Facts 11 to 14

Facts 11 to 14

“Is our baby developing normally?”, “Who will our baby look like?”, “How will our older child react?” Here are 25 facts about pregnancy to help guide you through this period.

Here are some simple exercises pregnant women can do any time they think of it! They involve tightening the pelvic floor muscles, which requires an action similar to holding in the need to urinate, and then releasing. You can ask your health-care professional to check if you are doing them correctly. “Doing Kegel exercises will help during delivery, as they help reduce the risk of tearing and prepare the muscles used to push out the baby,” explains Nathalie Bisson, midwife at the CSSS Jeanne-Mance. By strengthening the muscles that support the bladder, you will also help avoid small leaks of urine when coughing, laughing or lifting heavy objects. These exercises also tone the vaginal muscles and make it easier to reinitiate sexual intercourse. “I recommend doing the exercises several times a day, even after pregnancy. The only thing to avoid is doing the exercises while urinating, since this could increase the risk of infection,” adds the midwife.


As their tummies start protruding, moms slowly begin to feel love spring for this tiny being growing in their bodies. “The bond usually becomes more tangible during the second trimester of the pregnancy when moms start to feel their baby move,” says psychologist Karine Lapointe. “Even if dads don’t physically feel their baby’s presence, they connect with them as well, but a little later on,” she explains. “This feeling usually comes towards the end of the second trimester or beginning of the third, around the time they see their baby at the ultrasound.” After the delivery, spending time with and caring for the baby also help to strengthen the parent/child attachment.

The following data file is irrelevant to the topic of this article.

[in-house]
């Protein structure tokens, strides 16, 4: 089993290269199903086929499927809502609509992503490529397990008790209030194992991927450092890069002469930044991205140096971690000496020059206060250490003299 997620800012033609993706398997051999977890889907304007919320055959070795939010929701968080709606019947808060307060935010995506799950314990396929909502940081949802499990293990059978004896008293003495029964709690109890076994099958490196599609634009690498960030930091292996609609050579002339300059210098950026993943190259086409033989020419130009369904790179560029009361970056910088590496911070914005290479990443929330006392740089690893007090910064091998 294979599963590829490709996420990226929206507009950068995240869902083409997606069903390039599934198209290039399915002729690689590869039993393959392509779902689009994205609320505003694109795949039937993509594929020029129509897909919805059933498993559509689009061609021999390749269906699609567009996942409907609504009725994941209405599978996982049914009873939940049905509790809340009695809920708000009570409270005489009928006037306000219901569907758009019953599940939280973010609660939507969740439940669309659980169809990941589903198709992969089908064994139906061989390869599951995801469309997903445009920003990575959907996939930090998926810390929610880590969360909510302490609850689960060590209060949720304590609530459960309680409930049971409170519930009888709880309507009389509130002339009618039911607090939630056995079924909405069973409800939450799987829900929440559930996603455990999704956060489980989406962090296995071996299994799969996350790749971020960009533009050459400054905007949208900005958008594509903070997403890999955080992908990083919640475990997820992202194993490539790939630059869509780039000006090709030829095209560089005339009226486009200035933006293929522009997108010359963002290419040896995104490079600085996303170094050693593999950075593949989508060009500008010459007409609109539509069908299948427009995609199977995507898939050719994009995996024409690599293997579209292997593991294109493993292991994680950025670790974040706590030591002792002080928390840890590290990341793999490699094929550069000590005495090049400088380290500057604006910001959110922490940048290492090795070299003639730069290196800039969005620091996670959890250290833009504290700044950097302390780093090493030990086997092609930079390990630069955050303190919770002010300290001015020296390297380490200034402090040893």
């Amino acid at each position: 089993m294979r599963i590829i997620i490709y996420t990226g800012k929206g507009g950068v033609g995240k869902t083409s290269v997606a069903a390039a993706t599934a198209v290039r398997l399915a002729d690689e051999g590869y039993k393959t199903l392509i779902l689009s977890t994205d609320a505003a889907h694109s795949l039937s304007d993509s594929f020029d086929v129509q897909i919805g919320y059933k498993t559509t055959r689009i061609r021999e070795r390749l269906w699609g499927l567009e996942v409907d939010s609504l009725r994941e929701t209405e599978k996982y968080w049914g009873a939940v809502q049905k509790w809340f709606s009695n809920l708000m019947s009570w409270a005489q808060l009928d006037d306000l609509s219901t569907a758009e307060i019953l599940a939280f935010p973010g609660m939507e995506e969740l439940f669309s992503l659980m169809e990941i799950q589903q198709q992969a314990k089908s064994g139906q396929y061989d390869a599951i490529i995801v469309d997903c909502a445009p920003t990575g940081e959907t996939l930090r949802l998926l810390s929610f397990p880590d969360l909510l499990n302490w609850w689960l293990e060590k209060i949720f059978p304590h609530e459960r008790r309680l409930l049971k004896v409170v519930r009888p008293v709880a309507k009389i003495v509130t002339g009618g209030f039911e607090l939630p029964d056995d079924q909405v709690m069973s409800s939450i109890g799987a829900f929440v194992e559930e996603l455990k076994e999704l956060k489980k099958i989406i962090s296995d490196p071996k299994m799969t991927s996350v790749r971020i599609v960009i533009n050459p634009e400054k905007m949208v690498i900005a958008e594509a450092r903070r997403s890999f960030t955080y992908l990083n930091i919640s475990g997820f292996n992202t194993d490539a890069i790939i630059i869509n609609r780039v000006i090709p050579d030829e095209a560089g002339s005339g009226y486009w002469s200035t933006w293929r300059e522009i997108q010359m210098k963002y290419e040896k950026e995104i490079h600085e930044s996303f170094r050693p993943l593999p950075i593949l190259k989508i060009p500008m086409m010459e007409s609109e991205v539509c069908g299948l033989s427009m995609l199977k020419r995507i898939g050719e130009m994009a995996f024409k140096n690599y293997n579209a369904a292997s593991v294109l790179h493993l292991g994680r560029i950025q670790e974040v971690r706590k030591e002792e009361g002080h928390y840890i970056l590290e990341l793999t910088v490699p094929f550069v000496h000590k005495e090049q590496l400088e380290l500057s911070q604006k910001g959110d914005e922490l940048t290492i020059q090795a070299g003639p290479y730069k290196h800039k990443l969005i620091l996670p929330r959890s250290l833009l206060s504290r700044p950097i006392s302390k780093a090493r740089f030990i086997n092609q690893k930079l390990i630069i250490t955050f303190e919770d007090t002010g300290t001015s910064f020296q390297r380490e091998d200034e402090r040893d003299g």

Babies start to move from the 8th week of pregnancy on, but women only begin to feel the movement between week 15 and week 23. After week 30, women can expect to feel their babies move at least 10 times a day. “At this stage, moms don’t necessarily always feel their baby move because they’re in action during the day,” specifies midwife Nathalie Bisson. “However, if you’re worried because you think your baby is no longer moving, drink a sweet fruit juice and lie down on your left side for two hours. You should feel your baby move at least six times. If that isn’t the case, call Info-Santé (811), the hospital or your midwife.”

Does pregnancy mean nausea? Not necessarily. “I would say half my patients suffer from nausea,” says Dr. Nathaël Leduc Arbour. And those who do don’t always suffer from it with the same intensity. It also varies from one pregnancy to the next. “I hardly felt sick at all during my first pregnancy,” says Véronique, mother to 20-month-old Éloi, and expecting mom once again. “But at the start of my second pregnancy, I couldn’t open the fridge without feeling nauseous! I didn’t eat a proper meal for weeks. I would munch on salad, bananas, cereal and energy drinks for pregnant women.” Fortunately, the nausea usually becomes less intense around week 14 and generally disappears around week 20.

Naître et grandir

Naître et grandir magazine, October 2015
Research and copywriting: Kenza Bennis
Scientific review: Marie Fortier, nurse and prenatal class instructor

Photo credit: Maxim Morin (Bonding)